Pierre Mahéo’s moment has come around again, and he’s enjoying every second: “I can’t go against my DNA,” said the designer, referring to his zest for tailored clothing and controlled proportions.

“We’re seeing the return of the suit after a decade of streetwear, and I also tried to keep my volumes realistic, too,” said the designer, adding that he didn’t like the idea of a cold morning breeze infiltrating the coats through the sleeves. “Kindness means ensuring your clients don’t get sick.”

His collection, with its Fox Brothers flannels, velvet, wool and Scottish yarns, was handsome and youthful, packed with tone-on-tone looks and lots of loose tailoring: Suits came in gray, pinstripe, micro check flannel or corduroy, with pockets on jackets, and pleat front trousers with built-in belts.

Mahéo knocked the formality down a notch, layering the suits with turtlenecks, T-shirts, hoodies or tucked-in sweaters. He kept a close eye on sustainability, too, giving up on Japanese denim in favor of the European stuff to cut down on the brand’s carbon footprint.

Although long coats looked as if they were swiped from grand-père’s closet, the checked and plaid toppers had an up-to-the-minute feel. They were layered over slim jeans or rolled up cotton trousers and worn with boots and the brand’s first sneakers, which are made in Portugal with light, flexible soles.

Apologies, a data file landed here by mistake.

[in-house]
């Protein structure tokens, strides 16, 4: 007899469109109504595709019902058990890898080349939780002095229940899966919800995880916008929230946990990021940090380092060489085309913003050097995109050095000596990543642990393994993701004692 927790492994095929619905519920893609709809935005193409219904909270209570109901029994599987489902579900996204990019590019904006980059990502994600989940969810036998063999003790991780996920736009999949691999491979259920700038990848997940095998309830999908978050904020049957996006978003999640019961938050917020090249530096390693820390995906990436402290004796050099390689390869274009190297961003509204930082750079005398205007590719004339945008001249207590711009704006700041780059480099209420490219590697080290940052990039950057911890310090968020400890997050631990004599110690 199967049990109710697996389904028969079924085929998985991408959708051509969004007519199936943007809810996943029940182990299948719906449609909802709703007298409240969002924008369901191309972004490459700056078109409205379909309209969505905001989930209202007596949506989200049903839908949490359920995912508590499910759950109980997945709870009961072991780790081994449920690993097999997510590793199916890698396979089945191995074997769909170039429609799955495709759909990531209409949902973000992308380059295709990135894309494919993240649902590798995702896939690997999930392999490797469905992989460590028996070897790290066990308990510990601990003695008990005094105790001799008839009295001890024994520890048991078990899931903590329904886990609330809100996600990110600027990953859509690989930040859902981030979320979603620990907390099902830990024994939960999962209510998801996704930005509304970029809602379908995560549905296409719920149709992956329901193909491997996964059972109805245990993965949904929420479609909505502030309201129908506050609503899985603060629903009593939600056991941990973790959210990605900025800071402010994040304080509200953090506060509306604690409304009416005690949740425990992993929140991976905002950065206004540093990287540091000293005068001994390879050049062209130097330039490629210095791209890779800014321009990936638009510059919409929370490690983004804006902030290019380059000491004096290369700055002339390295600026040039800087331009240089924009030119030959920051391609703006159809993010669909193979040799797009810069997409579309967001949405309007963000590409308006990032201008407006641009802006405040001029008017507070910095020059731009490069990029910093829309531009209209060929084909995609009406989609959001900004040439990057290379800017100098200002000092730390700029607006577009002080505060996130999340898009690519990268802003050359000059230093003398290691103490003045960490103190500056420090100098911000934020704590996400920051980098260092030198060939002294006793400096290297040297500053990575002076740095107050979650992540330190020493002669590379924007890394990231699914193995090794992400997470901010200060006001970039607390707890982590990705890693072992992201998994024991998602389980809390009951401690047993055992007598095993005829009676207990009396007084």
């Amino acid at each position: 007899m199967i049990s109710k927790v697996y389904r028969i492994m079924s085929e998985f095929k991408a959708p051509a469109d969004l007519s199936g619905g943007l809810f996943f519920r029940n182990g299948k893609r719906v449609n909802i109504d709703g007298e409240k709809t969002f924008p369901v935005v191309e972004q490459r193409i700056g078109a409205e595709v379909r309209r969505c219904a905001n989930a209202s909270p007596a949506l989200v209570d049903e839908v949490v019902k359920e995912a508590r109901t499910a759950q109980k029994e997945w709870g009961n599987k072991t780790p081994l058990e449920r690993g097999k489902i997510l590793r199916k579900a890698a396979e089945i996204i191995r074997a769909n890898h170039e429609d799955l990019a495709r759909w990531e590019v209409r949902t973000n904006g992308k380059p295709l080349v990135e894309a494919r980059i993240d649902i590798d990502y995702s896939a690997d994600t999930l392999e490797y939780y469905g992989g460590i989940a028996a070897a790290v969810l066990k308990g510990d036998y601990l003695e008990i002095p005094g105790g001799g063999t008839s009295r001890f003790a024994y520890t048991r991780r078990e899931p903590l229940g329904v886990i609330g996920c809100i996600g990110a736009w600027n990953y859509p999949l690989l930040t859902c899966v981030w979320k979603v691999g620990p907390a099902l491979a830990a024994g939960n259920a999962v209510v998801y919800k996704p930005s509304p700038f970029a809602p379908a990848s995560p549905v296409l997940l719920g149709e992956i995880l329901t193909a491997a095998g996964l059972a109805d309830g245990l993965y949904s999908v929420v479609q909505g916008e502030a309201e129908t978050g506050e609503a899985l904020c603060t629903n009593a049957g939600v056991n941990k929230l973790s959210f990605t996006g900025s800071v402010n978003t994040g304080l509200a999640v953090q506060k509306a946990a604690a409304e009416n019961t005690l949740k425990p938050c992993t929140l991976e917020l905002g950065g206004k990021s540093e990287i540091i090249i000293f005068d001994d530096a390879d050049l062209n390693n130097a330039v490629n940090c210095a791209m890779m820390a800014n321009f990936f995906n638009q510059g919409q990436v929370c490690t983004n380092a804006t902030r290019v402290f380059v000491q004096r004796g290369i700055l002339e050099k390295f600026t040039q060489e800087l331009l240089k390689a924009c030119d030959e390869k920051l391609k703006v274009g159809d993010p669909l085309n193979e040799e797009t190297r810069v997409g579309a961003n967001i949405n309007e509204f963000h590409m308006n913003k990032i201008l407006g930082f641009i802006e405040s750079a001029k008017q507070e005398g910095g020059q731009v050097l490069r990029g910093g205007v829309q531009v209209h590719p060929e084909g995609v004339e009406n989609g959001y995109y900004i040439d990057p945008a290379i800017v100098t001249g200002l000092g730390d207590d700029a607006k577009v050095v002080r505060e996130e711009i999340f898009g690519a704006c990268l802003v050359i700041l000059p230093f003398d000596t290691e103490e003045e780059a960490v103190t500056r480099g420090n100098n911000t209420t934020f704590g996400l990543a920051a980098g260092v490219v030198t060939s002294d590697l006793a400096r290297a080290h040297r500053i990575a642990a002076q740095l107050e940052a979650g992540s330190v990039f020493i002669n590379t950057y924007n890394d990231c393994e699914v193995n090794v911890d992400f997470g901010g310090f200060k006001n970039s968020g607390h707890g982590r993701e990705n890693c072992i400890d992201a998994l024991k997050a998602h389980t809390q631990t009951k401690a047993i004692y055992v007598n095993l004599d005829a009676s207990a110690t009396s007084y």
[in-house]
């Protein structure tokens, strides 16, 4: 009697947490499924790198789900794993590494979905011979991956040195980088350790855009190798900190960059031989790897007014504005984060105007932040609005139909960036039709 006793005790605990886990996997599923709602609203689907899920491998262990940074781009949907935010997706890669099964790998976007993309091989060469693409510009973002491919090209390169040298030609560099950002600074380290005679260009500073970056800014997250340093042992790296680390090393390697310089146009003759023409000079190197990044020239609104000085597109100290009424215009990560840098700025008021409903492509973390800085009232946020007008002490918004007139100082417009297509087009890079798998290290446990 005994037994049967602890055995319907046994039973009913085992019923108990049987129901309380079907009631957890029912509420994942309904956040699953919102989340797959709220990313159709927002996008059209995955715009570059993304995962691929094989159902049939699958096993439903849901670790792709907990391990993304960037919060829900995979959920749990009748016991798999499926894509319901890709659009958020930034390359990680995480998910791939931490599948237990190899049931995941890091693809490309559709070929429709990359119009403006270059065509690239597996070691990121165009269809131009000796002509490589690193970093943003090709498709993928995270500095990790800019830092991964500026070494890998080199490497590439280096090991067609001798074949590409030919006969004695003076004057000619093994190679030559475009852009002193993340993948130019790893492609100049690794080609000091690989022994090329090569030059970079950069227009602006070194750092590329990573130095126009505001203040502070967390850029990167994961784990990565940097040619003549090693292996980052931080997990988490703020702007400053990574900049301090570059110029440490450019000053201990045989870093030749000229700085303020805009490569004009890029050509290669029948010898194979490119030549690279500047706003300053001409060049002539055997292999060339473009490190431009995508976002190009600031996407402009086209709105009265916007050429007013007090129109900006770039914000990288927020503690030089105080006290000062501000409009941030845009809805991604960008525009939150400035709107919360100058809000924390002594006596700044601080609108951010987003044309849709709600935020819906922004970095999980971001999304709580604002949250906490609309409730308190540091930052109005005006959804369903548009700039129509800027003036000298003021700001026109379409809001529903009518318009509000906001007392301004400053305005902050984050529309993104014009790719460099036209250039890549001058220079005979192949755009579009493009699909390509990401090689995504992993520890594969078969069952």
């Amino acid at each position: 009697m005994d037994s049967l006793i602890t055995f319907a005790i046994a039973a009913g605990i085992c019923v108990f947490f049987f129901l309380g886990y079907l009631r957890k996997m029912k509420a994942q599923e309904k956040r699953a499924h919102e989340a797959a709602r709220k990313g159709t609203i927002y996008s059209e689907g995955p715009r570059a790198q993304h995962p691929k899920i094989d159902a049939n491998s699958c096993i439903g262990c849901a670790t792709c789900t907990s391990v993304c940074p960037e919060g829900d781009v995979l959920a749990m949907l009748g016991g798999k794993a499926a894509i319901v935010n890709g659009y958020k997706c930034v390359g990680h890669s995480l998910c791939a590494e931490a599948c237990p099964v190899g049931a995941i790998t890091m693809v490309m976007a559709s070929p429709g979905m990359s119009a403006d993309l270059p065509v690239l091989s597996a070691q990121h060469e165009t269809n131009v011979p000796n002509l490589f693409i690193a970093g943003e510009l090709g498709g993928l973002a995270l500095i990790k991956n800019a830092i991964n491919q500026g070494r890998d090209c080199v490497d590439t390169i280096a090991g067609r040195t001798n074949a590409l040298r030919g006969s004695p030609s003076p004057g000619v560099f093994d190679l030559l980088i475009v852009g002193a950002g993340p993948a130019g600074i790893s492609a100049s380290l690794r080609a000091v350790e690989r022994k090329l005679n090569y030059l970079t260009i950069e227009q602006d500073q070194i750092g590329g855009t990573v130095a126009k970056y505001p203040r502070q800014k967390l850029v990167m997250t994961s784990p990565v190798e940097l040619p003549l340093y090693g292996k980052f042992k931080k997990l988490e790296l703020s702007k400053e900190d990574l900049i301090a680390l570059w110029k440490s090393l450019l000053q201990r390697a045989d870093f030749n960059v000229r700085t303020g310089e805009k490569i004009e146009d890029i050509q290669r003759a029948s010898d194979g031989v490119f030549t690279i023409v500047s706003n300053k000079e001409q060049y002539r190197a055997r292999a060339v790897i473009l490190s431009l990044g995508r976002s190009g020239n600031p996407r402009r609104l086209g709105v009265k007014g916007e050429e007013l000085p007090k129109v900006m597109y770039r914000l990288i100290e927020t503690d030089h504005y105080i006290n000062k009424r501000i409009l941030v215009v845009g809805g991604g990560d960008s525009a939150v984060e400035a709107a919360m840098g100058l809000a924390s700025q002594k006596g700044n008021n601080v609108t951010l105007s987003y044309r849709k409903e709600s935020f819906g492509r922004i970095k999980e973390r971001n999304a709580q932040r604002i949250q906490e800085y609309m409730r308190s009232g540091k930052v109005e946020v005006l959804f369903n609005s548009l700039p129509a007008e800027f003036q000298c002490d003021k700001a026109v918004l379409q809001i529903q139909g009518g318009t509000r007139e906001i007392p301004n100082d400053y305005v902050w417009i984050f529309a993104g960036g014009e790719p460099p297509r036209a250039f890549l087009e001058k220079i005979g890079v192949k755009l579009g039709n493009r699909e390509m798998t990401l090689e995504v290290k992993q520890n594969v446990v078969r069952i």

Mahéo, who also showed versions of his suits, knits and coats on women, said he worked this season on the jacket shape, focusing on three-button styles with a rounder shoulder and sleeve, nudging them closer to workwear than traditional tailored clothing.

The collection was filled with soft edges in the form of Fair Isle knits and pullovers, leather and shearling jackets, and, naturally, the cool olive satin bomber that opened the show.

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